PhD Update 3

The start of the year might have been slow, but I’m now again a member of the #1000mph club. Deadlines are coming up fast.

My current chapter focuses on Mary Astell, and while I’m not quite sure of what the argument will be yet, my aim is to look at how she fits into the picture of developing the Cartesian theory of the passions.

I’m going to approach it by beginning with her and John Norris’ Letters Concerning the Love of God, which will give me a nice segue from the previous chapter (on Malebranche and Norris). Ultimately though, I think it would be a mistake to suggest that Astell learns about the Cartesian passions from Norris – she was clearly well versed in Cartesian philosophy from her own studies. She also seems to be pushing back against aspects of Norris’ understanding as given in his Practical Discourses and Theory and Regulation of Love. If I’m careful enough, I should be able to contrast their views as two competing versions of the Cartesian view.

Astell’s own thought comes across much more clearly in her Serious Proposal to the Ladies – especially the second part. It’s clear that she draws on the same kind of Malebrancheanism given by Norris, but she has a clearer idea of the passions (by which I mean, she writes about more than just love, the way Norris does). I think the most promising (for my purpose) element of this text is the underlying philosophical anthropology, which is thoroughly Cartesian. Like François Poullain de la Barre, Astell accepts the Cartesian view that the mind has no gender – which then means, that it’s not women’s natural ineptitude, but rather custom, that keeps them uneducated.

I’ve looked at a few secondary sources to start my discussion, but the problem I keep running into is that whenever I come up with a good idea for what this chapter could do, I find someone else had done it already. Originality comes from the work though, so I just have to keep working through the material until there is a chapter in front of me.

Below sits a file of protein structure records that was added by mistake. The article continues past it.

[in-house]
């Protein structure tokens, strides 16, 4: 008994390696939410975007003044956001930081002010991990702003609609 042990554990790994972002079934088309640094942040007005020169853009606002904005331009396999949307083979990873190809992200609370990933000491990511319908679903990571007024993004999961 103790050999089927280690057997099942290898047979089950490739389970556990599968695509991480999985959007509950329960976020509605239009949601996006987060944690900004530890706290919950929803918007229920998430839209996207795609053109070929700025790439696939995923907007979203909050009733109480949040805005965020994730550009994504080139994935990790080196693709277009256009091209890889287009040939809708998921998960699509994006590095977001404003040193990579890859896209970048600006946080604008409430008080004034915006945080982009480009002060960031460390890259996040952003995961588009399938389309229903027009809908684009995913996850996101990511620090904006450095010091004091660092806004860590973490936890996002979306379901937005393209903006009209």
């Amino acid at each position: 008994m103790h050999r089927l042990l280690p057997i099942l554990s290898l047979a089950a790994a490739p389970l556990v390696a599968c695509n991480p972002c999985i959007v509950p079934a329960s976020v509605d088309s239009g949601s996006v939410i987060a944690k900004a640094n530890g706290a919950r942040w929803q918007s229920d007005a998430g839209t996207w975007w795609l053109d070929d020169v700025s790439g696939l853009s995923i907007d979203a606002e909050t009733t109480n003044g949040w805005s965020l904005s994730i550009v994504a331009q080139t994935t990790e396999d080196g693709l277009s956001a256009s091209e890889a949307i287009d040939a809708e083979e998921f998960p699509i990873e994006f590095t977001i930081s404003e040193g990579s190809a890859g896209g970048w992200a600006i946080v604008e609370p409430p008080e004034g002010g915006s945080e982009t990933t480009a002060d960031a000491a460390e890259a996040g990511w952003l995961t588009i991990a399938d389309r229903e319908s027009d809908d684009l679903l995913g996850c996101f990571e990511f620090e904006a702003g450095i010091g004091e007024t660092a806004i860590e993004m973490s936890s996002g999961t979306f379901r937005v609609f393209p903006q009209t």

This is the last chapter left to write before I turn my attention to the introduction and conclusion (which I’ll write at the same time), and before I get to editing.

Currently my funding runs out on July 31, so my plan is to have all of the writing done by the end of May, to get two full months to edit this thing. I intend to apply for an extension (on the grounds that 1. my candidature runs until October 31, and 2. I’ve had a number of delays in my research that necessitate a bit more time). Hopefully it’ll all go to plan. However, I also need to be mindful of the fact that I need to have my PhD in hand by March, because otherwise I’ll be ineligible for a number of postdocs I want to apply for.

In other news, I’ve got a few extracurricular bits of writing on the go – an encyclopaedia entry on Madeline de Scudéry, and a book review – I’ll post links to these when I can.

Currently reading: Astell’s Christian Religion

PhD Update 2

It’s been a few months since I posted an update (see previous) on my PhD project.

As it stands today, my funding runs out on the 31st of July – which is functionally my deadline, even though technically I have until the 31st of October. Hoping I’ll be able to get an extension to make sure everything is up to the kind of standard I want to be held to. We’ll see about that in due time – I certainly have good cause for an extension (though I can’t really talk about that here).

I have five chapters at advanced draft stage, one with a very rough mostly complete draft, and one that doesn’t yet exist in any meaningful way. The current word count is 43676, which seems low, given that the maximum limit is 80000. However, the chapter that is partially drafted still needs approx. 2000 words, and the non-existent chapter will be around 7500. The introduction and conclusion altogether will be around 10000 as well, so the final word count for the first draft will be about 65000 – which gives me a healthy ceiling for editing and clarifying things.

I had the somewhat regretful realisation that I am not likely to go to any more conferences during my PhD. The only one I am considering still is the meeting of the Australasian Association of Philosophy in July. But then, given my tight deadlines, that’s looking like a bad idea – I certainly wouldn’t have much time to prepare a new paper.

With that realisation comes the more worrying one, that from August, I might no longer ever have an academic job of any sort. I don’t yet know how I feel about that. On the one hand, I’ve been working towards that for about ten years; on the other, it’s not like I didn’t know that there isn’t really a job market any more. More on that as the situation develops.

In more positive news, a group of which I was one of the founding members, the Friends of Mary Astell, held its first meeting at the recent APA Eastern meeting in Philadelphia. It was heartening to see so much interest in Astell’s philosophy. Incidentally, she’ll be the focus of the yet-nonexistent chapter, and I look forward to immersing myself in her ideas for a while. She was great.